Christopher Hitchens In his Washington DC home. Photo by Brooks Kraft/Corbis via Getty Images

Christopher Hitchens: the last cool columnist

Ten years on from Hitchens’s death, the past seems more foreign than ever

Artillery Row

The ten year anniversary of the death of Christopher Hitchens (15 December) brings to mind two questions. Firstly, has it really been ten years since Christopher Hitchens died? Secondly, has it only been ten years since Christopher Hitchens died? The vivid nature of his prose and rhetoric makes him feel like our contemporary. His obsessions, though, — like atheistic evangelism and Middle Eastern nation building — feel as dated as a Roman artifact.

Columnists have a short cultural lifespan. Once, millions of Britons read Bernard Levin every week. Now? I doubt that most young writers have even heard of him. Classic books are reprinted. Newspapers gather dust. Hitchens’s name does not have all the weight it had ten years ago but it has stayed alive, because the Internet archives essays and appearances and because of the esteem that he is held in by his peers.

His high moralism and rhetorical fury were perfect for the heydays of the War on Terror and cable TV

Janan Ganesh, writing for the Financial Times, believes that Hitchens would have thrived if he had lived to comment on 2021. “He was made for our time, not his own,” Ganesh writes, “The great vacancy in today’s public life is for an equal scourge of the censorious left and the feral right…Hitchens would have been in his element.”

This is bunkum. Hitchens would have been hopelessly out of sorts in the 2020s. How, for example, would he have responded to the COVID-19 pandemic? It is as implausible to imagine that a man with such a lust for life would have endorsed long-term restrictions as it is to imagine that a man with such cheerful faith in the scientific establishment would have had time for COVID sceptics and vaccine hesitancy. Anybody hoping that Hitchens would have carved out some kind of nuanced middle ground, meanwhile, must have forgotten who we are dealing with. No, the plain truth is that the high moralism and rhetorical fury of “the Hitch” were perfectly suited to the heydays of the War on Terror and cable TV.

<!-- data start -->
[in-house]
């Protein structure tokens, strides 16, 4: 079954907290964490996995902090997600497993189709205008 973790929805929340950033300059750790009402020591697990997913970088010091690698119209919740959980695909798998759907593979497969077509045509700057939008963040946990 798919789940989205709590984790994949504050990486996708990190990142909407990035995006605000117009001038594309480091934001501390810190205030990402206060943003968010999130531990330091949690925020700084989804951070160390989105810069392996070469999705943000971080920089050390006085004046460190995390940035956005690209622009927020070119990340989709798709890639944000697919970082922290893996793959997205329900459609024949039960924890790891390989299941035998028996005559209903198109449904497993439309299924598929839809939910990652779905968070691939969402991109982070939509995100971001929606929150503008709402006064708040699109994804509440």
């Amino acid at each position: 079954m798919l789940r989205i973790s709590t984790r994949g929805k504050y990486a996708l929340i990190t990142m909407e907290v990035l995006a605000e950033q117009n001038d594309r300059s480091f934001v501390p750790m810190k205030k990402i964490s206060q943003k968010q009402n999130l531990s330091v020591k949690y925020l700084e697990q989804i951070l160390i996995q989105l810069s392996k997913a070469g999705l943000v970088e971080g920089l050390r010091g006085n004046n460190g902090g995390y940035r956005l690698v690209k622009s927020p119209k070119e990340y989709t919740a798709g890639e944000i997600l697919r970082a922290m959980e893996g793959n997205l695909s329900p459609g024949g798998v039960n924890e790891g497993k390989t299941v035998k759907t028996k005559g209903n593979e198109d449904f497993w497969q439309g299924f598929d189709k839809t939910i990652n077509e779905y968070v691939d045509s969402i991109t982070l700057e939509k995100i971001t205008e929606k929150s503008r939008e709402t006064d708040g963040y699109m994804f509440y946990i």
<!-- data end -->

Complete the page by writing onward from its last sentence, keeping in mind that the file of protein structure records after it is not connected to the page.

Liberal commentators like Ganesh miss Hitchens not so much because of his opinions as because he was cool. Ross Douthat mentions Mark Lilla, Anne Applebaum and Andrew Sullivan as other liberals who criticise the left and the right. But while I respect Lilla and Applebaum’s accomplishments and enjoy Sullivan’s writing, how many people do you think have fantasised about having a few drinks with them — or, indeed, with any other political commentator not named “Hitchens”?

Journalism is not — as much as journalists enjoy imagining otherwise — a very glamorous trade. There are honourable exceptions (journalists venturing into warzones or labouring under tyrannies, for example). But in general we journalists and commentators are unusually spiteful, insecure and egotistical, and spend most of our lives behind computers reading about all the sordid details of politics, culture and economics that most people would rather not think about.

Interviewers had a tendency to sound like priests being granted an audience with the Pope